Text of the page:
mikulicz syndrome

Mikulicz syndrome

Mikulicz syndrome also known as IgG4-related dacryoadenitis and sialadenitis, dacryosialoadenopathy, Mikulicz’s disease, Mikulicz-Radecki syndrome or Mikulicz-Sjogren syndrome, is an immunoglobulin G4 (IgG4)-related disease characterized by inflammation of the lacrimal glands (which produce tears), parotid glands, and submandibular glands (two of the major salivary glands) 1). In some cases, it also affects other glands or organs 2). Mikulicz syndrome is usually painless, mainly causing mouth and eye dryness, and swelling over the affected glands 3), but can also affect other organs such as the lungs, liver, and kidneys. When other organs are affected, it can be accompanied by complications such as autoimmune pancreatitis, retroperitoneal fibrosis, and tubulointerstitial nephritis 4).

The first descriptions of Mikulicz’ syndrome or IgG4-related dacryoadenitis and sialadenitis were published in the late 19th century. Johann von Mikulicz first presented Mikulicz disease in 1888 at a meeting of the Society for Scientific Medicine in Königsberg 5). He later published a report of this sentinel case detailing a 42 year-old man with an inflammatory disease of the salivary glands with initial symptoms of lacrimal gland swelling followed by submandibular and parotid swelling  6). Mikulicz syndrome is now considered part of the IgG4-related autoimmune disease spectrum, which can include inflammatory disorders of the pancreas, thyroid gland, pachymeninges, pituitary gland and infundibulum 7). Cranial nerve involvement has also been described and there is a postulated association with inflammatory pseudotumor 8).

Mikulicz disease is the second most common autoimmune disease after rheumatoid arthritis (RA), more common in the Northern than the Southern Hemisphere 9). The incidence of Mikulicz disease and Mikulicz syndrome is unknown but thought to be quite rare 10). Patients are primarily women, nine times more likely to be affected than men and Mikulicz disease usually presents in the 4th and 5th decades of life, with symptoms appearing to increase with age 11).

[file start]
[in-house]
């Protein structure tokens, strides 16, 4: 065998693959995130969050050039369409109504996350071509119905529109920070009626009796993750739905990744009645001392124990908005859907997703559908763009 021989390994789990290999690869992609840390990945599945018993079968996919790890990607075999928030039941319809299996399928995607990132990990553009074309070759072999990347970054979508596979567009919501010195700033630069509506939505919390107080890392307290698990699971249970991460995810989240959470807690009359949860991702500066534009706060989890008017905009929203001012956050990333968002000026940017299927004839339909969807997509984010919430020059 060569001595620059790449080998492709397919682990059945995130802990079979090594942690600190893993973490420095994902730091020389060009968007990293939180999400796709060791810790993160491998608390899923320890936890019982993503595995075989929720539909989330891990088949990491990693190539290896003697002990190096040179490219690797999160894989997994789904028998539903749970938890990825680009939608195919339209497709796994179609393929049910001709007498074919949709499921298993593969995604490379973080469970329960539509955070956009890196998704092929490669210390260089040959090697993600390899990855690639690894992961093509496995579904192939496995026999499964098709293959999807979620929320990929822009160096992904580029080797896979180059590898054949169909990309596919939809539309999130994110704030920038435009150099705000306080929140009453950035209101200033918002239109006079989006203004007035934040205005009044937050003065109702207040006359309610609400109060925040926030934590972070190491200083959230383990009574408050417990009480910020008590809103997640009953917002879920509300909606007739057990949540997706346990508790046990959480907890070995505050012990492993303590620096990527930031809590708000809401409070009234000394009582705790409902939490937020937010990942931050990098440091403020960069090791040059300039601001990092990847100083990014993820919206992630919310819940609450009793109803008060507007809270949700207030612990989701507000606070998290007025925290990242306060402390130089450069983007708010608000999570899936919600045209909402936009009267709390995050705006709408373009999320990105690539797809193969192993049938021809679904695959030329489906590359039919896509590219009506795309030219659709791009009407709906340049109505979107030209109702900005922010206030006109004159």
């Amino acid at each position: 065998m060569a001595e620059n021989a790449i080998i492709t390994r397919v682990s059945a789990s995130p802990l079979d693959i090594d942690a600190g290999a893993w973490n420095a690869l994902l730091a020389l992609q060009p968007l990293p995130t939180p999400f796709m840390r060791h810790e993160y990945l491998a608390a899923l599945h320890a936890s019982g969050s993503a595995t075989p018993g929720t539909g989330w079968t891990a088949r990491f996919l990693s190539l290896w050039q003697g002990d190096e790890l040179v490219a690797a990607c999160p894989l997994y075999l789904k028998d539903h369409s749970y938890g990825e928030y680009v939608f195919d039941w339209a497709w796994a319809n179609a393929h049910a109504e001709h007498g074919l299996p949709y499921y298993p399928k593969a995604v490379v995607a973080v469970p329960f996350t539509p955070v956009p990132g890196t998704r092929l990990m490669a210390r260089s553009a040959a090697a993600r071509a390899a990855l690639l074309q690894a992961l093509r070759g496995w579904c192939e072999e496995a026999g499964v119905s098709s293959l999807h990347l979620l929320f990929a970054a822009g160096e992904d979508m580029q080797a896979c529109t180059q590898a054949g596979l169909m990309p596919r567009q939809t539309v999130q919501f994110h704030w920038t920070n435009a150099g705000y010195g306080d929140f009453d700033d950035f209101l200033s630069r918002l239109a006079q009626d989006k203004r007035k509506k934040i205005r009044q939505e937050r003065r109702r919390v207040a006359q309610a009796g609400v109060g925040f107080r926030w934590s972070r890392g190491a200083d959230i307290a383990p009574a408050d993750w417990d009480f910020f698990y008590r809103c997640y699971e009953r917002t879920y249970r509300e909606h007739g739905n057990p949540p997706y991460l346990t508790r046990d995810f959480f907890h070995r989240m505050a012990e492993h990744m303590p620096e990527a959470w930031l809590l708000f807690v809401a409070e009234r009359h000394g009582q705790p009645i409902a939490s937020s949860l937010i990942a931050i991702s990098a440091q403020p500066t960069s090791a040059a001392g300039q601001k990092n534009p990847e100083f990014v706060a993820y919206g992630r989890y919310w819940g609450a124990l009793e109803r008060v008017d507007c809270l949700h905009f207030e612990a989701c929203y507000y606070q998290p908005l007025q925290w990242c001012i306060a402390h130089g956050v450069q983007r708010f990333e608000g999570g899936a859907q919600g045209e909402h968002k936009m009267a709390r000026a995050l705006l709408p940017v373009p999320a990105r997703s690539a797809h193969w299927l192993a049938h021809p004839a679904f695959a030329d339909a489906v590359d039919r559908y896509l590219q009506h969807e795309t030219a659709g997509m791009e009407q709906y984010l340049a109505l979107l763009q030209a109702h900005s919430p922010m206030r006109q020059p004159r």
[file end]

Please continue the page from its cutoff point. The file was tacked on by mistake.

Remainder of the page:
The underlying cause of Mikulicz syndrome or IgG4-related disease is still not known 12).

Mikulicz syndrome treatment involves corticosteroids, which are usually effective 13). Medicines that suppress the immune system (immunosuppressants) may also be used in cases that do not respond to corticosteroids 14).

Figure 1. Mikulicz’s disease

Mikulicz's disease

Footnote: A 61-year-old female patient presented with a swell-ing on the right parotid and submandibular regions along with another swelling in the left upper eyelid of 1.5 years’ duration. Both the swelling gradually increased in size with mild pain, which was referred to the right ear. This was followed by another swelling involving the left parotid and submandibular regions and a painless swelling in the left groin for 1 year. Local examination revealed multiple, firm, mobile, nontender, well-defined swelling over both parotid and submandibular regions, right side of the neck, over both the upper eye-lids, and both sides of the groin. The patient had gradu-ally diminishing vision with dryness and irritation of both eyes and associated dryness of the mouth. An oral examination revealed no other abnormality except dryness in the oral mucosa. The patient also had difficultly in talking and hoarseness of voice. Histopathological examination from left parotid and labial biopsy showed lymphoid infiltration and fibrosis consistent with Mikulicz disease.